Just before the Christmas break, the Hungarian parliament passed a number of authoritarian and nationalistic laws. The new laws are unpopular with the population, as well as with international financial institutions.
Last Friday, the government adopted a new electoral law that significantly favours the ruling Fidesz party of Prime Minister Victor Orban, which has a two-thirds majority in the parliament. The parliamentary sitting was boycotted by the opposition Socialists (MSZP) and the green-neo-liberal LMP. The new laws expand the majority voting system, hence favoring Fidesz in elections.
Also approved was a restriction of the right to speak in parliament. Speaking time for any opposition party representative is reduced to 15 minutes. The Constitutional Court, which was stripped of any say in budget policy several months ago, was also changed in favour of the government, with the introduction of new personnel.
Last Friday, police intervened violently at a demonstration against the government's new laws. The protest involved several thousand participants and took place in front of the parliament building in Budapest. Many opposition figures were arrested, including eleven members of the LMP who chained themselves to the railings of the parliament building.
Among those detained were former Prime Minister Ferenc Gyurcsany and the MSZP faction leader, Attila Mesterhazy, Gyurcsany, who headed two Socialist governments and is represented in parliament with his newly formed Democratic Coalition (DC), was released immediately after his arrest.
Neither the MSZP, the DC that split off from it, nor the LMP have any significant popular support. Gyurcsany himself is one of the most hated figures in Hungarian politics. His protest against the government policy is a desperate attempt to restore some sort of credibility.
There have been a series of protests against the authoritarian government's latest measures. Orban's national media regulatory authority NMHH removed the license of the country's only opposition radio station and awarded its frequency to a pro-government station. Andras Arato, editor in chief of the affected radio station, declared that the aim of the move was to “silence” his station.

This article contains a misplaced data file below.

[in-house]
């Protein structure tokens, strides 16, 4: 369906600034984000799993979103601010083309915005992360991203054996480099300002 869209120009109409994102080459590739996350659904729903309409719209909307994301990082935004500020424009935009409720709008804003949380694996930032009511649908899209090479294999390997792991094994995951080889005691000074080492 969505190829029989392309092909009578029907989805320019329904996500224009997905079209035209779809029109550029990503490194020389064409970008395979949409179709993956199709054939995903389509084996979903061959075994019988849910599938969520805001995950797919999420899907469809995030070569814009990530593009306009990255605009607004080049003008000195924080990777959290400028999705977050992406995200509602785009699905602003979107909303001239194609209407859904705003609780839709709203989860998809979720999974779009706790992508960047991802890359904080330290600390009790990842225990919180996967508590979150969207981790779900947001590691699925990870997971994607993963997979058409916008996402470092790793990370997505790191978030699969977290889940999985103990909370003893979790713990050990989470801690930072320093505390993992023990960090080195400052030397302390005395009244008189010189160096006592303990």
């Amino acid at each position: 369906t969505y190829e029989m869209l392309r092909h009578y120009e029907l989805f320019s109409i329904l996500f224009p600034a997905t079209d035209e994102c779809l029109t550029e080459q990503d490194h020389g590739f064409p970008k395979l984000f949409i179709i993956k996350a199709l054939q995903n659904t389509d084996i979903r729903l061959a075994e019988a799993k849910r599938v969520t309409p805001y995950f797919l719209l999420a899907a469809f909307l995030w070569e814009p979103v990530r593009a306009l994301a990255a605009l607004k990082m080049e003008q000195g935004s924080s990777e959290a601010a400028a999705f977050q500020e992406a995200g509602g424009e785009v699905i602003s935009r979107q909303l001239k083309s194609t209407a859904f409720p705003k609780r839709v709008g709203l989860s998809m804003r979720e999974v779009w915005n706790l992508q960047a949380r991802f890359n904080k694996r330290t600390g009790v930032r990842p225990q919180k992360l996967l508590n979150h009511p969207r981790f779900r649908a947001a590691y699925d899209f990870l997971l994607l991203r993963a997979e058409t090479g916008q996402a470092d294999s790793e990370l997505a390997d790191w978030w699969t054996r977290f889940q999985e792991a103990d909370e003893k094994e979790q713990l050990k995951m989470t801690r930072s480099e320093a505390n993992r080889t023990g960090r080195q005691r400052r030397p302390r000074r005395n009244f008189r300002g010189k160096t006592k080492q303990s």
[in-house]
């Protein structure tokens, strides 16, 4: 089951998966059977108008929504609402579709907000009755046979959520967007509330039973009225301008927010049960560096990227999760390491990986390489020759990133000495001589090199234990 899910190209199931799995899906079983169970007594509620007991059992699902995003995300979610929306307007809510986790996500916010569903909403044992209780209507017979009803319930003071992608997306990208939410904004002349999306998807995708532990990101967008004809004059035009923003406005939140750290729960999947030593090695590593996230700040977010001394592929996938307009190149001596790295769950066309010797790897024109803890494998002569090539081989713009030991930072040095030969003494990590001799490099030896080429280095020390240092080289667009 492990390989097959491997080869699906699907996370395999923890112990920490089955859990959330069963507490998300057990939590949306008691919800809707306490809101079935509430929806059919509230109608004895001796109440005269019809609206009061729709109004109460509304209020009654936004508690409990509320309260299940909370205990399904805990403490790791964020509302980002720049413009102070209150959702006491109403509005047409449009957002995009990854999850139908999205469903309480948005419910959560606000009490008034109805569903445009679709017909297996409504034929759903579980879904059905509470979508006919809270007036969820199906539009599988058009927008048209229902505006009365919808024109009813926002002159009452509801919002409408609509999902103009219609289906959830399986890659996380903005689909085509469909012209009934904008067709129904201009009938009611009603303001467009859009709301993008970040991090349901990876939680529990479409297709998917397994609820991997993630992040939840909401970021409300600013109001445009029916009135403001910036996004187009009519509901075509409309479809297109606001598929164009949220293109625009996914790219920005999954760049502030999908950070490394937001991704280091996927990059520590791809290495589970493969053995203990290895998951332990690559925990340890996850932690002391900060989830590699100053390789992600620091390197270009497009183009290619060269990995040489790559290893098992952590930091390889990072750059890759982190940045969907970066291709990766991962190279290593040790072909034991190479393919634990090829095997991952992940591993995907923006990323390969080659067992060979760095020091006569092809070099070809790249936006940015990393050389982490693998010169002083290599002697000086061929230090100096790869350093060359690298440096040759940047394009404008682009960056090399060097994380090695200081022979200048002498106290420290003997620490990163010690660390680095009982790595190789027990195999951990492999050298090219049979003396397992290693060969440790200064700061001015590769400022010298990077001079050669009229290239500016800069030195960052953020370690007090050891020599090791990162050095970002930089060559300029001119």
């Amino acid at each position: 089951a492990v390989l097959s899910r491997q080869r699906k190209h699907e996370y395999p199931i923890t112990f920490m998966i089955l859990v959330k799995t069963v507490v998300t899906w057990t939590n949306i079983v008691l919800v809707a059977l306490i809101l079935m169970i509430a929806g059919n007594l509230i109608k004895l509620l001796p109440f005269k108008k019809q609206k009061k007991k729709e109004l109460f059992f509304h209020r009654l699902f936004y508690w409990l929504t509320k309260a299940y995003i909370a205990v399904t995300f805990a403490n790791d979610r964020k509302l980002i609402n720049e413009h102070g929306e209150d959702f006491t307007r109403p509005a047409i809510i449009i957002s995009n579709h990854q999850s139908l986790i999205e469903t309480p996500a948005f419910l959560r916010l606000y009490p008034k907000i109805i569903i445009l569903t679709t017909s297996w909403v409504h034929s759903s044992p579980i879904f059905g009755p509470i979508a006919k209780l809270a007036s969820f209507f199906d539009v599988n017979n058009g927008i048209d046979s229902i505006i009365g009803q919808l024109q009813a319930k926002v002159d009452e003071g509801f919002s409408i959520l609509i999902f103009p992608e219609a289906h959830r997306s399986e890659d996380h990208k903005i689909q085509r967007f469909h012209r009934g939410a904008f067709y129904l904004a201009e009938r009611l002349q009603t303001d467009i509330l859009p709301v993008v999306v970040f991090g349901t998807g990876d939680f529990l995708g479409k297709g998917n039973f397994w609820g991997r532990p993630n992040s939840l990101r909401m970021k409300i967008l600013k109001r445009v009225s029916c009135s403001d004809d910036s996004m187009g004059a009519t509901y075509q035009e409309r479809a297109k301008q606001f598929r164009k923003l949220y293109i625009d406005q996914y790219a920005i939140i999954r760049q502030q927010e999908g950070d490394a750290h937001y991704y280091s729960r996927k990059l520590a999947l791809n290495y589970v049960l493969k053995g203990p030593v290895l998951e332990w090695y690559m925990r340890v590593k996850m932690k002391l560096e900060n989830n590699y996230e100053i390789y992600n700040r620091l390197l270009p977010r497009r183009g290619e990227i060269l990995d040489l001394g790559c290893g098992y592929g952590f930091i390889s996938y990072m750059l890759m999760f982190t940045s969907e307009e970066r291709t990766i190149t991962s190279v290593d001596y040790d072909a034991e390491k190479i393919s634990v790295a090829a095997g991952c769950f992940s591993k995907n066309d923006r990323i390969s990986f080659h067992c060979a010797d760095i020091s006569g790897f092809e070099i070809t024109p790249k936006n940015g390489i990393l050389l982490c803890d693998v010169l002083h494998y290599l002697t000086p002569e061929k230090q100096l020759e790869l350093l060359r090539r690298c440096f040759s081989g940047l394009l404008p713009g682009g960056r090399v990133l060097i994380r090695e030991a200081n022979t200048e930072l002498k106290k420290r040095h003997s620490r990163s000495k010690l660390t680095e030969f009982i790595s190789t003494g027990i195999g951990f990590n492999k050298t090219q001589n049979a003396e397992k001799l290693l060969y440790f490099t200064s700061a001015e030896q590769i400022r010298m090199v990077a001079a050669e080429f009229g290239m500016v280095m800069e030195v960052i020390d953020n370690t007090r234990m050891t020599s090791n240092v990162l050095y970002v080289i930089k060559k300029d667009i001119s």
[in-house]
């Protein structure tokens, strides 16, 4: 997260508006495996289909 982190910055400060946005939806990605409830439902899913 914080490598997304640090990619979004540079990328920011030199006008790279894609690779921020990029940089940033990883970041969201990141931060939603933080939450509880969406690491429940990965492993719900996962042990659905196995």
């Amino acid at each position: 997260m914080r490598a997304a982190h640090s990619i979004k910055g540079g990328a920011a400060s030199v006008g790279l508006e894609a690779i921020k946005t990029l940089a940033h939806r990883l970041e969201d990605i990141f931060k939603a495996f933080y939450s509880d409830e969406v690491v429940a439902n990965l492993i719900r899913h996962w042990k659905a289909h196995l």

Public and private television is now subject to the government. Balazs Nagy Navarro, the Chairman of the Television and Film Makers Independent Trade Union (TFSZ), and his deputy, Aranka Szavuly, began a hunger strike last week to protest the continuous manipulation of the public news broadcaster MTV. Significant numbers of youth joined the protest.
Economic laws were also passed by the parliament. The flat tax which came into effect this year has been enshrined in constitutional law. Thus, the 16-percent tax may in future only be abolished or amended by a two-thirds parliamentary majority. This makes it very difficult for future governments to affect any change.
The law was passed against the explicit wish of the European Union. EU Commission President Jose Manuel Barroso sharply criticized the measure, because it prevents governments from making new budget cuts quickly. There has also been criticism of the fact that Hungary's balanced budget amendment (the “debt brake”) only becomes binding in 2016, instead of 2012. The declared aim of the debt brake is to reduce the country's budget deficit from the current level of 80 percent to less than 50 percent of the gross domestic product (GDP).